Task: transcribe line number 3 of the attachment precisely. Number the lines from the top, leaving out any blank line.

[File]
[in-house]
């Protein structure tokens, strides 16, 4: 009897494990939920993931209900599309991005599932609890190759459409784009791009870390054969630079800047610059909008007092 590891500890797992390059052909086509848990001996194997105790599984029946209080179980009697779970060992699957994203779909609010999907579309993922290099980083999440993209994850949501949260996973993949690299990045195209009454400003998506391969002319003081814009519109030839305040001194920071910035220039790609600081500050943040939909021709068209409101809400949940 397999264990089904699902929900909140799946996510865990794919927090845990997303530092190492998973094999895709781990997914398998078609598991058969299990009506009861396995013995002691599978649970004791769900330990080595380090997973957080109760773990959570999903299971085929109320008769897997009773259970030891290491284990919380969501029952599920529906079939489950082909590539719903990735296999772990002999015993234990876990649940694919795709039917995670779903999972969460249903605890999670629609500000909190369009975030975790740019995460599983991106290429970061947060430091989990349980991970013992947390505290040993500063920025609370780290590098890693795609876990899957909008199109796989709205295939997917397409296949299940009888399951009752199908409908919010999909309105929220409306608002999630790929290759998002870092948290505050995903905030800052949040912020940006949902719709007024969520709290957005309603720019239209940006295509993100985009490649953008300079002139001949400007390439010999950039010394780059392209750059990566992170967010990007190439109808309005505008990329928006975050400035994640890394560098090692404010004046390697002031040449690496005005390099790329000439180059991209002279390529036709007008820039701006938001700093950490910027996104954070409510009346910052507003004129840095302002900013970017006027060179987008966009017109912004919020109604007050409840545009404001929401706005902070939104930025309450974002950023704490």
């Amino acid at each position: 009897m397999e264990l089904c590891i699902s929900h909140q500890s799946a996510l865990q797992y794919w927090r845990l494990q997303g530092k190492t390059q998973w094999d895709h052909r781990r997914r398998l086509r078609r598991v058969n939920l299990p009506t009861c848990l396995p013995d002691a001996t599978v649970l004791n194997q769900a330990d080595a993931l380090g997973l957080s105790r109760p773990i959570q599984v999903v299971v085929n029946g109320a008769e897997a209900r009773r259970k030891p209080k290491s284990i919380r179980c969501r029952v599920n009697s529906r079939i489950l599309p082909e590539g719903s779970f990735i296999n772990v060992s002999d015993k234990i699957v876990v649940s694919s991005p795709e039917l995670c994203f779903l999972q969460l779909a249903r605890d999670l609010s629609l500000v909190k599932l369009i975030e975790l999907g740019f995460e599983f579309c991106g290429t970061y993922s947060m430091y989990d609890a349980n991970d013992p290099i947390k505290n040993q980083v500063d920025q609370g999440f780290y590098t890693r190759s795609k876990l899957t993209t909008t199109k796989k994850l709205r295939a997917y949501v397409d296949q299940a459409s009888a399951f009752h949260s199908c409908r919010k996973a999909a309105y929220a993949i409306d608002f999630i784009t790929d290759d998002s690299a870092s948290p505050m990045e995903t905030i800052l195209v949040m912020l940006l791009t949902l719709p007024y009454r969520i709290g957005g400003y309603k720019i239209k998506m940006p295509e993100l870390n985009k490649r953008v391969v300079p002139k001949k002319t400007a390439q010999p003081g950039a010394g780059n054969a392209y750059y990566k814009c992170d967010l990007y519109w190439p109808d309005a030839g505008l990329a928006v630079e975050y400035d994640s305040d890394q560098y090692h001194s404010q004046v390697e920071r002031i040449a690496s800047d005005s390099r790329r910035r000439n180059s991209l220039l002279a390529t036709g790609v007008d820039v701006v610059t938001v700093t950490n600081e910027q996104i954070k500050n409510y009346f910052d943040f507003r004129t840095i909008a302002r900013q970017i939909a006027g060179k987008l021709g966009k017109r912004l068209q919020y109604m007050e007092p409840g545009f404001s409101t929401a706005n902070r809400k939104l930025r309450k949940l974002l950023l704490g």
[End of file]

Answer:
């Amino acid at each position: 009897m397999e264990l089904c590891i699902s929900h909140q500890s799946a996510l865990q797992y794919w927090r845990l494990q997303g530092k190492t390059q998973w094999d895709h052909r781990r997914r398998l086509r078609r598991v058969n939920l299990p009506t009861c848990l396995p013995d002691a001996t599978v649970l004791n194997q769900a330990d080595a993931l380090g997973l957080s105790r109760p773990i959570q599984v999903v299971v085929n029946g109320a008769e897997a209900r009773r259970k030891p209080k290491s284990i919380r179980c969501r029952v599920n009697s529906r079939i489950l599309p082909e590539g719903s779970f990735i296999n772990v060992s002999d015993k234990i699957v876990v649940s694919s991005p795709e039917l995670c994203f779903l999972q969460l779909a249903r605890d999670l609010s629609l500000v909190k599932l369009i975030e975790l999907g740019f995460e599983f579309c991106g290429t970061y993922s947060m430091y989990d609890a349980n991970d013992p290099i947390k505290n040993q980083v500063d920025q609370g999440f780290y590098t890693r190759s795609k876990l899957t993209t909008t199109k796989k994850l709205r295939a997917y949501v397409d296949q299940a459409s009888a399951f009752h949260s199908c409908r919010k996973a999909a309105y929220a993949i409306d608002f999630i784009t790929d290759d998002s690299a870092s948290p505050m990045e995903t905030i800052l195209v949040m912020l940006l791009t949902l719709p007024y009454r969520i709290g957005g400003y309603k720019i239209k998506m940006p295509e993100l870390n985009k490649r953008v391969v300079p002139k001949k002319t400007a390439q010999p003081g950039a010394g780059n054969a392209y750059y990566k814009c992170d967010l990007y519109w190439p109808d309005a030839g505008l990329a928006v630079e975050y400035d994640s305040d890394q560098y090692h001194s404010q004046v390697e920071r002031i040449a690496s800047d005005s390099r790329r910035r000439n180059s991209l220039l002279a390529t036709g790609v007008d820039v701006v610059t938001v700093t950490n600081e910027q996104i954070k500050n409510y009346f910052d943040f507003r004129t840095i909008a302002r900013q970017i939909a006027g060179k987008l021709g966009k017109r912004l068209q919020y109604m007050e007092p409840g545009f404001s409101t929401a706005n902070r809400k939104l930025r309450k949940l974002l950023l704490g």